Barlow’s teammates thought she could become an instant contributor.
“She was definitely one of the younger girls we knew best because I had played club with her, and we knew what potential she had and what a good player she was,” Nethercott said.
After coaching her for the past two seasons, Golding said he has come to appreciate Barlow’s instincts.
“She’s been a solid performer for us for a number of years,” he said. “She’s got a very good understanding of the game. She knows when to stay up and when to drop off. She always knows what needs to be done.”
Ridgefield is coming off two outstanding seasons, with victories over St. Joseph in the conference finals before state championship losses to Glastonbury, which is currently on a 60-match winning streak.
“I’m so grateful,” Barlow said. “I will remember it forever. Playing in the FCIACs was the best thing. Making state finals twice. It makes it so much easier to go to practice every day because it gets hard late when it is freezing. It makes it so easy because you’re winning, it’s easy, it’s fun. You’re not losing games. It is so much more fun when it is competitive.”
Barlow said she tends to raise her play during the most important matches.
“I don’t like losing,” Barlow said. “I’m very competitive. I think I play my best in the harder games because it’s intense and there is something about it that gets your adrenaline going. I’m aggressive and I get mad easily. If somebody makes me mad I focus and I say I’m not going to let her get by me now, that’s not going to work. If I don’t have a good game I know it’s because I’m not focusing, so when I play a game I make sure I am fully focused.”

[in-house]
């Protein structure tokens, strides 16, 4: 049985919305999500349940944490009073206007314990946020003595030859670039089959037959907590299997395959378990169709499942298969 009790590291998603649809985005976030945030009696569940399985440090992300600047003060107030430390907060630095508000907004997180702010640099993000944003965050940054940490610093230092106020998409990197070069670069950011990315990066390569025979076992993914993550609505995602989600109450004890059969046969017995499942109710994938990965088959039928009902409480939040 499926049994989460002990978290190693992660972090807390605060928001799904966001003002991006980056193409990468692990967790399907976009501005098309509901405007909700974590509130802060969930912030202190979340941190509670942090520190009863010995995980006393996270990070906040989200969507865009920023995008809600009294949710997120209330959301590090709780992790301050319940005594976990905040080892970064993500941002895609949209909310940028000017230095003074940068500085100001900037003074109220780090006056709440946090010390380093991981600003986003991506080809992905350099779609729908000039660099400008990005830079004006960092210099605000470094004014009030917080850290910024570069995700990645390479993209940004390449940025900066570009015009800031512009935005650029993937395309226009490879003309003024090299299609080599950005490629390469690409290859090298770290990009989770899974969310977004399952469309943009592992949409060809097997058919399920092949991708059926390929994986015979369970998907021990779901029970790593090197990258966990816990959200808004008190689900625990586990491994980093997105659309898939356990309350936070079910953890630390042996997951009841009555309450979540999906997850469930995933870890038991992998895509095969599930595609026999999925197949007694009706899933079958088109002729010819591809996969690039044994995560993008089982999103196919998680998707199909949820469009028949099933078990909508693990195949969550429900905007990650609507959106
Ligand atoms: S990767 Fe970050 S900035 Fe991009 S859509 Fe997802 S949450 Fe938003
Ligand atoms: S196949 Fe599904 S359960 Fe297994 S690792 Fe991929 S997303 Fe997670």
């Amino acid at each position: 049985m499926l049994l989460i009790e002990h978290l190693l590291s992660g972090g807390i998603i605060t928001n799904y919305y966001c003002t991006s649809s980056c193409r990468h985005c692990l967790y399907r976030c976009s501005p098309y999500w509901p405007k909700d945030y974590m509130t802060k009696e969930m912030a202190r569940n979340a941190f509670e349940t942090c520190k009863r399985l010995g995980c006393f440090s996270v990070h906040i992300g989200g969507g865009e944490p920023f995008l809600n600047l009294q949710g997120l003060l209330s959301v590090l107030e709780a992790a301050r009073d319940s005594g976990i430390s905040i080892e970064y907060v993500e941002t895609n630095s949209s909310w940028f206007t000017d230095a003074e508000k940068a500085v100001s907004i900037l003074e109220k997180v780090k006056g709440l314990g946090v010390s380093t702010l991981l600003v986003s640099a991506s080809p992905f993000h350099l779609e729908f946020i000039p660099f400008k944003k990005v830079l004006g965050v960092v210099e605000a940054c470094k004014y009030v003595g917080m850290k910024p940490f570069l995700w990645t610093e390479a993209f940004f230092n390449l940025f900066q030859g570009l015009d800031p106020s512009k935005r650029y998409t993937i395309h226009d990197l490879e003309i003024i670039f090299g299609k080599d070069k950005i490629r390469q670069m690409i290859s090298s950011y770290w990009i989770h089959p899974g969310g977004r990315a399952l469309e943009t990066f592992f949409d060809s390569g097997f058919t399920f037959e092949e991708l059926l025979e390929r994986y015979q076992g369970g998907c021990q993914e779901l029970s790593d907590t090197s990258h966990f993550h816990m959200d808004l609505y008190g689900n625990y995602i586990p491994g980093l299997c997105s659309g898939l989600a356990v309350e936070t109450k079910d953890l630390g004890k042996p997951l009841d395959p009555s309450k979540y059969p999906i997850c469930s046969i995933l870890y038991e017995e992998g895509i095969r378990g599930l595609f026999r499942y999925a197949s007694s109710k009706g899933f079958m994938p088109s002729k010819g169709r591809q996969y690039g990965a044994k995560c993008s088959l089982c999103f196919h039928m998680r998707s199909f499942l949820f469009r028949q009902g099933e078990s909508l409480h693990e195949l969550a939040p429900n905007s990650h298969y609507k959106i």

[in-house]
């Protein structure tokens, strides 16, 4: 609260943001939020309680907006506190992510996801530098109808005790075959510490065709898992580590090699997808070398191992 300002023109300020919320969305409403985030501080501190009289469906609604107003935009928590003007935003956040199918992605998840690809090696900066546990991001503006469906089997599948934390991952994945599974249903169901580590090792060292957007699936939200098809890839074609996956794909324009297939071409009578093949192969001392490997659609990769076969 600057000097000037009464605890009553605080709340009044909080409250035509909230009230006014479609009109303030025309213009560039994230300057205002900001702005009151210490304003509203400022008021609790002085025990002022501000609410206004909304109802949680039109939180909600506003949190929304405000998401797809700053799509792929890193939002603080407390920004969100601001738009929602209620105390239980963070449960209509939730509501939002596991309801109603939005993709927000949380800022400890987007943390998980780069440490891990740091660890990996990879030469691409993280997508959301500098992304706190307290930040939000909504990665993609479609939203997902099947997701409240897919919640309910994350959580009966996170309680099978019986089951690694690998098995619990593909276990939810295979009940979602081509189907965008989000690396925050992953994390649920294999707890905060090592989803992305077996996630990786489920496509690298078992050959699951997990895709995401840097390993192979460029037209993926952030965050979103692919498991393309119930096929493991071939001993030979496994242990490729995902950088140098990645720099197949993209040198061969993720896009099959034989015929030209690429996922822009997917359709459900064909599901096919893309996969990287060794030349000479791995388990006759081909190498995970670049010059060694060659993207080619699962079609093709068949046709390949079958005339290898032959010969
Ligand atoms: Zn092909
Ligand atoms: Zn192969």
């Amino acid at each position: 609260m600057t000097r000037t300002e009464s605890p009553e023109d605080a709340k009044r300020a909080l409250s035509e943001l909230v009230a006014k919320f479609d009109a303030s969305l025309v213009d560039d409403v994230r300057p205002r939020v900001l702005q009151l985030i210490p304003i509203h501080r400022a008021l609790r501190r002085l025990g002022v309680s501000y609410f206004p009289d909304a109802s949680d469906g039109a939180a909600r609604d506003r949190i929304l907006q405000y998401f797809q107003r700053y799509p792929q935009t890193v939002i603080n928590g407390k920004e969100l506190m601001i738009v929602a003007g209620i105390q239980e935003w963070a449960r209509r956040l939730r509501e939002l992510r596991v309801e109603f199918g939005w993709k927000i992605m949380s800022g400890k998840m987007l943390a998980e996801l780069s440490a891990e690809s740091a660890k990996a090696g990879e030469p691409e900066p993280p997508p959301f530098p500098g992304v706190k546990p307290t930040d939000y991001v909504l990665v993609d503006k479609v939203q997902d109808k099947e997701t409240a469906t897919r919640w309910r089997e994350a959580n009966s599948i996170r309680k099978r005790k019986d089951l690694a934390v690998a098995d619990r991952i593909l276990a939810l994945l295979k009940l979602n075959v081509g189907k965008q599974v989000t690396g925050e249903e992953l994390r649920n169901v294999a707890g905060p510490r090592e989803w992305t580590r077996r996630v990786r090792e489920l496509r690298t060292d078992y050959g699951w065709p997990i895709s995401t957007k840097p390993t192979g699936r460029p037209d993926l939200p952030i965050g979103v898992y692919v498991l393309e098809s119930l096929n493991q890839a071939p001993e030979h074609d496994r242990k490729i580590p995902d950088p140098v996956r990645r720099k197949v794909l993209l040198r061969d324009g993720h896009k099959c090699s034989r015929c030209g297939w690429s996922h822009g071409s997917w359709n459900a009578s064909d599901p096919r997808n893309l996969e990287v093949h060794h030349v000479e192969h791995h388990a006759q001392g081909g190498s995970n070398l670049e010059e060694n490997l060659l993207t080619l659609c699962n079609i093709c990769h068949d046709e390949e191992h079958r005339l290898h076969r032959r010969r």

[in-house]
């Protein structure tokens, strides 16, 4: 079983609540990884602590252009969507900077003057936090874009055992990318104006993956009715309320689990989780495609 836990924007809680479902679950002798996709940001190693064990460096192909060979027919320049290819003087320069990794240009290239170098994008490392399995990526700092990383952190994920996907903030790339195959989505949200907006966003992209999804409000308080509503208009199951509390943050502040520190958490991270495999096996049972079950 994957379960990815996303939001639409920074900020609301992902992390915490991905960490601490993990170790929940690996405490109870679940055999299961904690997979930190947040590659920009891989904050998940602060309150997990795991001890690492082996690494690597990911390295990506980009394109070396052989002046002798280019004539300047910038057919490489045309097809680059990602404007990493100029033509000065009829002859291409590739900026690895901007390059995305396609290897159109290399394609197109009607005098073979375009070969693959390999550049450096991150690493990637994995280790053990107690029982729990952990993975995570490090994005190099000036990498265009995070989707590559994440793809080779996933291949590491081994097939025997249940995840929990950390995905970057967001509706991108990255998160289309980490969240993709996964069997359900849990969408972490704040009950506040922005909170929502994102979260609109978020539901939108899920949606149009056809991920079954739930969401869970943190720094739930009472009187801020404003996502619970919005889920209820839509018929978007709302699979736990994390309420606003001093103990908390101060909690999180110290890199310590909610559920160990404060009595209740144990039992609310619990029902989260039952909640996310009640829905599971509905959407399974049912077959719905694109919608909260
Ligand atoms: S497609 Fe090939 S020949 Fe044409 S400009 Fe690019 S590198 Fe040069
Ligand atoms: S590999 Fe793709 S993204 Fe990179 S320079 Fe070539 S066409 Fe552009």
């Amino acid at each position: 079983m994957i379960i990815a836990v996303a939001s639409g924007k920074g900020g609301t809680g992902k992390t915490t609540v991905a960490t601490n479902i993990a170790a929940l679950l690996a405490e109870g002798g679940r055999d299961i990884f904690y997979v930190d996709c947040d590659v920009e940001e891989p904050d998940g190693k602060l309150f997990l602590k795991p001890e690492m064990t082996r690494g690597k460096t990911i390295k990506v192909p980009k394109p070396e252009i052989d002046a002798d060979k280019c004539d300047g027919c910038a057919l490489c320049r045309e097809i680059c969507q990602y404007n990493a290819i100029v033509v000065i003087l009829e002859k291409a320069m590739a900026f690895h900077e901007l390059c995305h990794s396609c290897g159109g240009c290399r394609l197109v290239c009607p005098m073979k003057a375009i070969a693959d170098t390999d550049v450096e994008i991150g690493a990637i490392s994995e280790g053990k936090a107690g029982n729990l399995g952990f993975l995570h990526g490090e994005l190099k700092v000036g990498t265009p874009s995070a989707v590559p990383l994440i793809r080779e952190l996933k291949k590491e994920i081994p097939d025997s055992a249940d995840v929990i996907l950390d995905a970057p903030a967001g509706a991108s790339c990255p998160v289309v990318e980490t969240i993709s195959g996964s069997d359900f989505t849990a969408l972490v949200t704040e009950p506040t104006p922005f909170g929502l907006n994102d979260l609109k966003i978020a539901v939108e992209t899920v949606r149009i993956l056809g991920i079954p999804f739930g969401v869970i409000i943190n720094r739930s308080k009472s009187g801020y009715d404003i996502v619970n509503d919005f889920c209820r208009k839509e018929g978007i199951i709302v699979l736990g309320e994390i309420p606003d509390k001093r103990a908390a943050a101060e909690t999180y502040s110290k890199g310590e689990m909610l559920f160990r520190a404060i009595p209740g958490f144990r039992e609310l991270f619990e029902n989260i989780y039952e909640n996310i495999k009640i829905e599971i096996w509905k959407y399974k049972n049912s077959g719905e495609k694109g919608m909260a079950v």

Barlow said she has already heard the whispers that because of the graduating talent, this will be a rebuilding season for the Tigers.
“I definitely get a sense of that,” Barlow said. “Even Ridgefield is a little nervous for us. I was even a little bit, uh oh, we are losing a lot of people. I’m not nervous any more.”
The Tigers should remain strong on defense, with another outstanding player in Claire Middlebrook also back to help anchor. Anna Landler, Emma Jacobsen and Erika Linke were strong contributors and Lauren Castle is a promising goalkeeper. Barlow said there are a number of freshmen and sophomores whose names will soon become very familiar.
“I want to do so well this year and I think we’re going to,” Barlow said. “We have great young players. There are definitely a lot that are going to surprise people.”
Barlow said she is looking forward to having an increased role that extends beyond her play in the backfield.
“I’m happy I’m captain,” she said. “I trust myself to be able to keep everyone together and to work. I trust all the girls coming. I think they’re all going to be great. They all know their place and they know what they have to do. They are ready for this because they have been waiting on the bench and they have been watching and know what their responsibility is. I need to be able to make sure we come together and play as a team.”
Because state rules prohibit coaches from working with their players in the offseason, Barlow will oversee the informal training sessions teams hold during the summer months.
“She will help get the younger kids ready,” Golding said. “It’s a very positive move for us and we think she’s going to do very well for us.”